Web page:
Psoriasis vulgaris is a common, chronic, relapsing skin disease characterized by predominant involvement of skin, nails and joints. Recent advances in its patho-physiology have shifted the notion of psoriasis from that of a 'disease of the skin' to a 'T-cell mediated systemic disease'. Better understanding of its pathogenesis and co-morbidities along with the development of novel therapeutics like biological response modifiers has changed the way dermatologists approach the management of psoriasis. Based on the extent of involvement and effect on the quality of life, psoriasis may be mild to moderate in severity. This in turn forms the basis of treatment in majority of the patients. Topical therapies like coal tar, calcipotriol and corticosteroids are sufficient for mild and localized psoriasis. In more widespread or severe forms that are associated with significant decrease in quality of life of patient, phototherapy and systemic therapies are indicated either alone or in combination with each other. Although the introduction of biological therapies has revolutionized the treatment of psoriasis in recent years, such newer therapeutic options continue to elude the vast majority of patients in the developing and under developed world where the traditional agents like methotrexate, cyclosporine, acitretin and phototherapy still form the backbone of treatment.
The association of psoriasis with metabolic syndrome is now well documented. Metabolic syndrome is a cluster of risk factors including central obesity, atherogenic dyslipidemia, hypertension and glucose intolerance and is a strong predictor of cardiovascular diseases, diabetes and stroke. Metformin, an oral hypoglycemic agent of biguanide class is known for its multitude of action on various facets of metabolic syndrome. Recently it has also been found to inhibit keratinocyte proliferation in cell culture model of psoriasis.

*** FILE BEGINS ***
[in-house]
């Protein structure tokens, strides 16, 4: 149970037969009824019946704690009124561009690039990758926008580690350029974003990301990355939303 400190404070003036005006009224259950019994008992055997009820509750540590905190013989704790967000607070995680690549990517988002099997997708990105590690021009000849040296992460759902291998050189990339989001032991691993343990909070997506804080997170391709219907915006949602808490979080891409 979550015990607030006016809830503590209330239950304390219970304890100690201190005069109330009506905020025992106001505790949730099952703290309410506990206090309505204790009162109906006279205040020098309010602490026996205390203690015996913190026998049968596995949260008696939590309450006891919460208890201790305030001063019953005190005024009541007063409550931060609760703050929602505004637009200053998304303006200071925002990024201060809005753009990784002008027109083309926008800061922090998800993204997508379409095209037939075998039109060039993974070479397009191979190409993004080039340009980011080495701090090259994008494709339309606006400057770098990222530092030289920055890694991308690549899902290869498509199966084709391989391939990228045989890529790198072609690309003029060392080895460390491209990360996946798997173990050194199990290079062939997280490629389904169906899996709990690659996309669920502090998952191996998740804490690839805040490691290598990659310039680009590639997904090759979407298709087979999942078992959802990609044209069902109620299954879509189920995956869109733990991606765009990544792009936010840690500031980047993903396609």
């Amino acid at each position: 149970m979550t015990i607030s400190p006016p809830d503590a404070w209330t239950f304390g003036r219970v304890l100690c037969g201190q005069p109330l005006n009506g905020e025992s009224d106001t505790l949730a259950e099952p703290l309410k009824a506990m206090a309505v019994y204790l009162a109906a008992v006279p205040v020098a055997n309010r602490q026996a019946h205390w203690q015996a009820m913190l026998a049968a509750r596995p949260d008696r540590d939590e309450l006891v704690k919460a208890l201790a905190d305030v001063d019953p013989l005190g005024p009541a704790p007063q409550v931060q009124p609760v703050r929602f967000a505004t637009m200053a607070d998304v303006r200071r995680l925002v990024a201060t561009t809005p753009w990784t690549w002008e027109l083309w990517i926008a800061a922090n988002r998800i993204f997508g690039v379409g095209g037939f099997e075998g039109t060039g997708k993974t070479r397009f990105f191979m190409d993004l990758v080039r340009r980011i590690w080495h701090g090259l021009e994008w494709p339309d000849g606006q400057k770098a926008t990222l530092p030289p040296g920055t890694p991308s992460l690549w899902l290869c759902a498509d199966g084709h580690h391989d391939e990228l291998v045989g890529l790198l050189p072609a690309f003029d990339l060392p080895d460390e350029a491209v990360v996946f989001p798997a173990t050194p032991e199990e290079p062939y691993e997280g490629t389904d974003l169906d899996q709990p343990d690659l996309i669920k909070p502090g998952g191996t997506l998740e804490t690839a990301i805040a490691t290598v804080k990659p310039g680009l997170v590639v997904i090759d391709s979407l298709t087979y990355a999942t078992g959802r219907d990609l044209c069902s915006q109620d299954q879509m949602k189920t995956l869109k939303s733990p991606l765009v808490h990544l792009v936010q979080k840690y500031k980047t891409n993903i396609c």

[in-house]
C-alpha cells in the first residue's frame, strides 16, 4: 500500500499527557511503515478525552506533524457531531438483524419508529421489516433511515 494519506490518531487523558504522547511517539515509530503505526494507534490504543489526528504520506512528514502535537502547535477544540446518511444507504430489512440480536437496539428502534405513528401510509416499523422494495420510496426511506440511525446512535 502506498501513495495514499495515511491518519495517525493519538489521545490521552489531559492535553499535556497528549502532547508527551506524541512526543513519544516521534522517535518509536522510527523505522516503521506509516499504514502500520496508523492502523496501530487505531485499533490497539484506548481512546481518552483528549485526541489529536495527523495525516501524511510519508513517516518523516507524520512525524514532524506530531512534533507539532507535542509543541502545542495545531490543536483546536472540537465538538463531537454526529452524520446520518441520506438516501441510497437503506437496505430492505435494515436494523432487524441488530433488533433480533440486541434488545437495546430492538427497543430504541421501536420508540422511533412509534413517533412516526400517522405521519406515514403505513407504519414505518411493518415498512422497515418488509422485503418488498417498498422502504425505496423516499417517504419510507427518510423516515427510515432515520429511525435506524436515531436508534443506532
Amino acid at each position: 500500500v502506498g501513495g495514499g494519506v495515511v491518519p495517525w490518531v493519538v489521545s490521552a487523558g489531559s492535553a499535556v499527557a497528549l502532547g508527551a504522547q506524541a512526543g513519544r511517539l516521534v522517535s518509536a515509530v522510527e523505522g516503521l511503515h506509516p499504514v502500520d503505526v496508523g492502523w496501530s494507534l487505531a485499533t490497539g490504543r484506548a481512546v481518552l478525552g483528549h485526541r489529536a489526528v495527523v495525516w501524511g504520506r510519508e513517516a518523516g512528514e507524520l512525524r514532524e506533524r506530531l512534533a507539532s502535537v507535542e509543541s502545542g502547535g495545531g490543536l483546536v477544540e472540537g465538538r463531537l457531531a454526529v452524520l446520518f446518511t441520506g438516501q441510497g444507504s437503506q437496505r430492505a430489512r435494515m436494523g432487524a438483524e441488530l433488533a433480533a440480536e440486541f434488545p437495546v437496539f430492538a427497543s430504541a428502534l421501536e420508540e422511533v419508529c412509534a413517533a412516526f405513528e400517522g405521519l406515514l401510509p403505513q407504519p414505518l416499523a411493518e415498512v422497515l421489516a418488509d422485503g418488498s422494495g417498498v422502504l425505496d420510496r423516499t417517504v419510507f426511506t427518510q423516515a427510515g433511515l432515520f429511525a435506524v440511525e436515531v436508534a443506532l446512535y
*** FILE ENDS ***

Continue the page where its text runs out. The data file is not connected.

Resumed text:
The present study is designed as a randomized controlled double blind pilot study in which 40 patients with chronic plaque psoriasis of moderate severity (PASI ≥ 6 or DLQI ≥ 6) and metabolic syndrome (By modified ATP III criteria)4 or impaired glucose tolerance (defined as two-hour glucose levels of 140 to 199 mg per dL on the 75-g oral glucose tolerance test) will be recruited and randomized into two arms, A and B of 20 each, by using random number tables. Patients in arm A will be treated with topical anti-psoriatic treatment (including coal tar and vitamin D3 analogues only) and oral metformin 1g/day 850mg twice daily and patients in arm B will be treated with topical anti-psoriatic treatment and oral placebo tablets. Post randomization patients will be followed up at regular intervals for 24 weeks. During each visit, patients in both arms will be assessed for the severity of psoriasis by psoriasis activity severity index (PASI) and body mass index (BMI). Fasting blood glucose and insulin level, glycosylated haemoglobin (HbA1c) and parameters of metabolic syndrome (including waist circumference, fasting lipid profile and blood pressure) will be assessed at baseline and again at week 16 and 24. The primary aim of this study is to assess the efficacy and safety of oral metformin as an add on therapy for the treatment of chronic plaque psoriasis of moderate severity. The secondary aim is to assess the effect of metformin on parameters of the metabolic syndrome.